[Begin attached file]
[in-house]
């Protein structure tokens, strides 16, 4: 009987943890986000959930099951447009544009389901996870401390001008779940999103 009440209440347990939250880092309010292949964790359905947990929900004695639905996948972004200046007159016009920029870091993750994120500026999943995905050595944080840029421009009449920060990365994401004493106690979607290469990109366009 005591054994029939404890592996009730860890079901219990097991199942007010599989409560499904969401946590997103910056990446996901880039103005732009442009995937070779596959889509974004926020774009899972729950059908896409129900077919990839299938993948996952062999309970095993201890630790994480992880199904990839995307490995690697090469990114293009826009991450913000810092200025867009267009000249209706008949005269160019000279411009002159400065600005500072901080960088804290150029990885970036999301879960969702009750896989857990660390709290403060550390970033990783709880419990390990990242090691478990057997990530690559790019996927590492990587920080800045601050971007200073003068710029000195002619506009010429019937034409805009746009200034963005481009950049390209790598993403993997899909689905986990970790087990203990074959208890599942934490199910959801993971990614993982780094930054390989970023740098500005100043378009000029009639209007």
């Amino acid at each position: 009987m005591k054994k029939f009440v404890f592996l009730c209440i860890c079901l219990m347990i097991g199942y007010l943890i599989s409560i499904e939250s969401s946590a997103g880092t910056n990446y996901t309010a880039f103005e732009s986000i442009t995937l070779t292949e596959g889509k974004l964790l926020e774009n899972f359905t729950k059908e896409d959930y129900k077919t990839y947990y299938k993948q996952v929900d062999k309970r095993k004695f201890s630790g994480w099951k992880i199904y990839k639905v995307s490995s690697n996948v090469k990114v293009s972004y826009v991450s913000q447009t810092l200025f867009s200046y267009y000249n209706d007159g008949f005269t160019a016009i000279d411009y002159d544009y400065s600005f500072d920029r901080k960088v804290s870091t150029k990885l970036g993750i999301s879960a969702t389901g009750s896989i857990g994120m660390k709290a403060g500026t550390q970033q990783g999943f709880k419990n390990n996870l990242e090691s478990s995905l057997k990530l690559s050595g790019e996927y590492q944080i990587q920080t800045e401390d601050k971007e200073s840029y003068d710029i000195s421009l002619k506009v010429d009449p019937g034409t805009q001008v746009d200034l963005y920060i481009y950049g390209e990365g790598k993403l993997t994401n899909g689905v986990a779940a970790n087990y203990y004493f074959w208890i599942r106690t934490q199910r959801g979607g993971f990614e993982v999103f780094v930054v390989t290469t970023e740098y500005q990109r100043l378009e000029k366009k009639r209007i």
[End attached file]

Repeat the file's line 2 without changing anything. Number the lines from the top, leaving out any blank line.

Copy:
């Protein structure tokens, strides 16, 4: 009987943890986000959930099951447009544009389901996870401390001008779940999103 009440209440347990939250880092309010292949964790359905947990929900004695639905996948972004200046007159016009920029870091993750994120500026999943995905050595944080840029421009009449920060990365994401004493106690979607290469990109366009 005591054994029939404890592996009730860890079901219990097991199942007010599989409560499904969401946590997103910056990446996901880039103005732009442009995937070779596959889509974004926020774009899972729950059908896409129900077919990839299938993948996952062999309970095993201890630790994480992880199904990839995307490995690697090469990114293009826009991450913000810092200025867009267009000249209706008949005269160019000279411009002159400065600005500072901080960088804290150029990885970036999301879960969702009750896989857990660390709290403060550390970033990783709880419990390990990242090691478990057997990530690559790019996927590492990587920080800045601050971007200073003068710029000195002619506009010429019937034409805009746009200034963005481009950049390209790598993403993997899909689905986990970790087990203990074959208890599942934490199910959801993971990614993982780094930054390989970023740098500005100043378009000029009639209007």